In this blog post, our litigation lawyer in the Netherlands in Amsterdam will explore the dynamics of a freezing order in the Netherlands. In Holland, there’s a legal practice known as a “freezing order” or “prejudgment attachment” (also referred to as “conservatory arrest” or “seizure”). This allows Dutch and foreign creditors to freeze assets of a debtor in the Netherlands (or anybody with assets in the Netherlands) before a court makes a determination on whether they must repay money owed. By freezing assets before this happens, debtors cannot sell off their possessions and make it difficult for creditors to get their money back if the court rules in their favor. To be eligible for a freezing order in the Netherlands, the creditor must demonstrate that the debtor owes them money and it is “immediately payable.” Essentially, they need to demonstrate that the debt is due and there’s a risk that the debtor will sell their belongings before court ruling.
How to apply for a freezing order in the Netherlands?
If a creditor wants to apply for a freezing order in the Netherlands, they must appear in court and provide evidence of both the debt and (occasionally) the potential risk that the debtor might sell their possessions. If the court approves, a “bailiff” (in Dutch: “deurwaarder”) (similar to a legal officer) will take possession of all of the debtor’s belongings (like bank accounts, property, and things they can move around) and keep them secure until such time as it is decided what should happen by the judge (“voorzieningenrechter”). It’s essential to remember that prejudgment attachments are temporary – the creditor still needs civil court proceedings in the Netherlands to obtain a final determination on the debt. If the court determines that there is no obligation for payment, the attachment will be lifted and all assets returned; however, if payment is required, these assets can then be used towards clearing up the outstanding amount. Please be advised that in the latter a possible liability for the freezing order might arise. Prejudgment attachment in the Netherlands can be a powerful tool for creditors, but it may have unfavorable effects on debtors. Therefore, both sides should consult a lawyer before taking any action.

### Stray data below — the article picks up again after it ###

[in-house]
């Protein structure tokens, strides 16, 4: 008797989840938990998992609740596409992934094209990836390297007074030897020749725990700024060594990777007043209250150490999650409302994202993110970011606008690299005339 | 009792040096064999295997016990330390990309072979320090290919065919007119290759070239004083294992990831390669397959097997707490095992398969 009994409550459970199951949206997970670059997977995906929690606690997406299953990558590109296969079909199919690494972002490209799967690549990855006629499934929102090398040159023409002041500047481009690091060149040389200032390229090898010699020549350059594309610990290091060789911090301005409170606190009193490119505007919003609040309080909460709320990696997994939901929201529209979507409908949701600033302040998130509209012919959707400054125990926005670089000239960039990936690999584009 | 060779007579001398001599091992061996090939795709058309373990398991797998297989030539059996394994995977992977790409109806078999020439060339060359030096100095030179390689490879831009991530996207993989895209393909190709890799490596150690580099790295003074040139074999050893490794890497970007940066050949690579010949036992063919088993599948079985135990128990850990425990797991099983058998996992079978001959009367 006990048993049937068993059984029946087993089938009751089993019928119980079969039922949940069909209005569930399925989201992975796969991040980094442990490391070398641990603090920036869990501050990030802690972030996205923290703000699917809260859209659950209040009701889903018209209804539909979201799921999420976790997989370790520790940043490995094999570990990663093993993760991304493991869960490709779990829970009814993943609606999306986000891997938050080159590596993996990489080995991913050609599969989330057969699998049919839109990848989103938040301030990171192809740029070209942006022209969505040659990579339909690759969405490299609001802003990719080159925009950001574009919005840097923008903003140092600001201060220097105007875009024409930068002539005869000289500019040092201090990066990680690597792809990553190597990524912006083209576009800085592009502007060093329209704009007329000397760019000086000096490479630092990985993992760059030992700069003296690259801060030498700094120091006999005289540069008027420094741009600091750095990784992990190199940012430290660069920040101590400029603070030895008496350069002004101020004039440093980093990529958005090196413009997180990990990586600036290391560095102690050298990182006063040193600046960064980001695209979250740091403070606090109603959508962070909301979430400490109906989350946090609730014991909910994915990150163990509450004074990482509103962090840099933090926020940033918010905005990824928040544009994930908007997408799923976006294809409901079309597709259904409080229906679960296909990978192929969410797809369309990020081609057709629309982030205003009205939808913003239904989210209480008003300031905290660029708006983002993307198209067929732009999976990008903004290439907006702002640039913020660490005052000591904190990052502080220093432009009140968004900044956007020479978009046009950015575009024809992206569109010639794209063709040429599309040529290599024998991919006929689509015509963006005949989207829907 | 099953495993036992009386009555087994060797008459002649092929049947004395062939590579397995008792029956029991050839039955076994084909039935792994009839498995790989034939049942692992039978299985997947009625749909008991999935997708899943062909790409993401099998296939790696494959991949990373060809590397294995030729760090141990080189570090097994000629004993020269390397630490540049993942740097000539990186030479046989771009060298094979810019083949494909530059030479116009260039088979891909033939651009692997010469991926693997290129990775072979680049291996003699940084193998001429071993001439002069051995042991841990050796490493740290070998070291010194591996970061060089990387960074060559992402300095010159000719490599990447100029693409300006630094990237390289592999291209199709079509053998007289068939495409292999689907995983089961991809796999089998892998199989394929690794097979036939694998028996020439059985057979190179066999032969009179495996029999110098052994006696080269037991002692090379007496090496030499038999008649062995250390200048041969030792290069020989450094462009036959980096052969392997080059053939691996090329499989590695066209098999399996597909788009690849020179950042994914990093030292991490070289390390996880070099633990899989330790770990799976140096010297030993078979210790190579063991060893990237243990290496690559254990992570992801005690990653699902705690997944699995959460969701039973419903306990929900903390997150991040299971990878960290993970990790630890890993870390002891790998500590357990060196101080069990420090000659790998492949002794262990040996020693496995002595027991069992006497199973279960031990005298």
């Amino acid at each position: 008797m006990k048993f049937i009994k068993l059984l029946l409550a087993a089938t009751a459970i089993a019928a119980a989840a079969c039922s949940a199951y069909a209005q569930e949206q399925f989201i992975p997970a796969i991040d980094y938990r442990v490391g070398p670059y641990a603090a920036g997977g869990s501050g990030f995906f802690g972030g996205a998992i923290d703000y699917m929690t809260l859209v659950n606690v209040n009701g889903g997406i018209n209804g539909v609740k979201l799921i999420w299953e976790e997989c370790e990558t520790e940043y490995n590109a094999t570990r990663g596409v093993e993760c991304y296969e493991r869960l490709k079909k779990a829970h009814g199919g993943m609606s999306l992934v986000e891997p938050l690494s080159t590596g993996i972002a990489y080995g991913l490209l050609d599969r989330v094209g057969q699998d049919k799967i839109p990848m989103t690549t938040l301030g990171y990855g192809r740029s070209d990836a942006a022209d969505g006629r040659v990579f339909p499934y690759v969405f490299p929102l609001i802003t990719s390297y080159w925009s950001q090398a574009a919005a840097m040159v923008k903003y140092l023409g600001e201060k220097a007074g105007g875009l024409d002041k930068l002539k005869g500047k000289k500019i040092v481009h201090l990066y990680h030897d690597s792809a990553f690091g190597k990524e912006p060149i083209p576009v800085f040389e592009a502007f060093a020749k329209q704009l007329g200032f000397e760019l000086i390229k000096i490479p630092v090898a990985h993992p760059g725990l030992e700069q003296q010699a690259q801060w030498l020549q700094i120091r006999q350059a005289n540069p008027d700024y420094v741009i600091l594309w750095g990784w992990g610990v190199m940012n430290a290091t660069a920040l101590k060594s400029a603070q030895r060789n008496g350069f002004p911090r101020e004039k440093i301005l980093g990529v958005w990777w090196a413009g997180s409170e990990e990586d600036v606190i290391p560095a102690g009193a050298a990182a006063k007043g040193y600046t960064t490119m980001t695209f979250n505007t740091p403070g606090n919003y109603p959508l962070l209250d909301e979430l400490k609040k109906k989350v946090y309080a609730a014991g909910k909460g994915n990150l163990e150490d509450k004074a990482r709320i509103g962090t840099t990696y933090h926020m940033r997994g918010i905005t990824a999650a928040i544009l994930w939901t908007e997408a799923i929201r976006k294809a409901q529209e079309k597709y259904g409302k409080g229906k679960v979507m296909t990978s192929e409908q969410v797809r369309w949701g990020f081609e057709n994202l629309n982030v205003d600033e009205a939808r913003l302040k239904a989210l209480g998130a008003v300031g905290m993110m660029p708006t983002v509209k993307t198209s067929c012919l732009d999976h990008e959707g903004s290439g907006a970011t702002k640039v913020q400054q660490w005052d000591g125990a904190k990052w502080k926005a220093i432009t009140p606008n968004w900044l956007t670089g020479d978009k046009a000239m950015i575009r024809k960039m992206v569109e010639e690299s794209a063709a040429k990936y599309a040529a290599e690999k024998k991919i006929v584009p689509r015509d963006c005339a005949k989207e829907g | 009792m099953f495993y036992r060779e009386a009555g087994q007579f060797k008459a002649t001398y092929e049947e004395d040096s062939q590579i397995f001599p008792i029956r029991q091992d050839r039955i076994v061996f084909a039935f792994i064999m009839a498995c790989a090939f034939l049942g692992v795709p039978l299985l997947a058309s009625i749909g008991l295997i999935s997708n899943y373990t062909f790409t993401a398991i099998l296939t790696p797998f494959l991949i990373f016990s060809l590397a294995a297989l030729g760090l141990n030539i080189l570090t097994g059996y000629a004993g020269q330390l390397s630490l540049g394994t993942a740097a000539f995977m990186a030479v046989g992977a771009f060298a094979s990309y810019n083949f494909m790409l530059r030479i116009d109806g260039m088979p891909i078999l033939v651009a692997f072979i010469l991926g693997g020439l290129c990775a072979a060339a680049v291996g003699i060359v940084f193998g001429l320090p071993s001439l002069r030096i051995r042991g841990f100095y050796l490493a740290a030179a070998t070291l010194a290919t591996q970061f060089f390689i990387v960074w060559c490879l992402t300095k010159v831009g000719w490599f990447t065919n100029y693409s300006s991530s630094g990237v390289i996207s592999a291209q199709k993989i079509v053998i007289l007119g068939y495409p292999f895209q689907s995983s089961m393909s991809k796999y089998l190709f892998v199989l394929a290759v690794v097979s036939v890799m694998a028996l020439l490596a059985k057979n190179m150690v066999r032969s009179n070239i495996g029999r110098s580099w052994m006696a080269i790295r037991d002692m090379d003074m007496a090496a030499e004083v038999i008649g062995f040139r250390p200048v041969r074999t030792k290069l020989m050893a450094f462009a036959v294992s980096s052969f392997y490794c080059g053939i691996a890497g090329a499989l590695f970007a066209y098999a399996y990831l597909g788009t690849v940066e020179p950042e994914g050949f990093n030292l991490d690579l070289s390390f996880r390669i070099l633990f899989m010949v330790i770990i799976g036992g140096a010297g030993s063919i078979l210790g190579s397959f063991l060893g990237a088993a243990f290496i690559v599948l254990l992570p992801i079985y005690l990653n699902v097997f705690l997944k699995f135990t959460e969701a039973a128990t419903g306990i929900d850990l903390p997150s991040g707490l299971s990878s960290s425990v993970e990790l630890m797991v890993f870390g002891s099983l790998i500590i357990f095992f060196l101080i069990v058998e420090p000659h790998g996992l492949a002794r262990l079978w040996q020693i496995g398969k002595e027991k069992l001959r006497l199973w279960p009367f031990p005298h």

Prejudgment attachments under Dutch law
Prejudgment attachments in the Netherlands are a legal mechanism used in The Netherlands to guarantee payment of debts. A court grants this type of security interest and it is placed on the debtor’s property, preventing its sale or transfer until the debt has been cleared. If a debtor fails to make payments on his debt, creditors have the right to seize and sell property in order to satisfy it. Freezing orders in the Netherlands are commonly used by businesses for this purpose; however, certain requirements must be fulfilled in order for court approval of such an attachment. The most essential requirement for filing a prejudgment attachment is that there must be an existing contract between the parties that sets forth their obligation to pay off debts. It’s wise to seek legal counsel prior to applying for this type of attachment. Other methods for securing payment include freezing orders, which prevent the debtor from selling or transferring any assets, and seizure on property assets – attaching all of a debtor’s possessions. Freezing orders in the Netherlands usually fall on the creditor, although in certain circumstances they may be recoverable from debtors if execution is successful.
Contact our Dutch debt collection attorneys
If you have any questions or require legal assistance regarding a freezing order in the Netherlands or Dutch debt collection, please don’t hesitate to reach out to our knowledgeable and dedicated team at our Dutch law firm. We are committed to providing exceptional legal services and personalized attention to address your unique needs. You can contact us through our website, via email, or by phone. Our friendly and professional staff will be more than happy to assist you and schedule a consultation with one of our expert attorneys in the Netherlands, for example a Dutch litigation attorney or contract lawyer in the Netherlands in Amsterdam. We look forward to the opportunity to help you navigate the complexities of the legal landscape and achieve the best possible outcomes for your case.
The content provided on this legal blog is intended for general informational purposes only and should not be construed as legal advice or a substitute for professional legal counsel. While we strive to ensure the accuracy and timeliness of the information presented, we cannot guarantee its completeness or applicability to your specific circumstances. We encourage you to consult with a qualified attorney for advice regarding your individual legal matters. The content on this blog may be subject to changes or updates without notice, and we disclaim any responsibility for any errors or omissions in the information provided.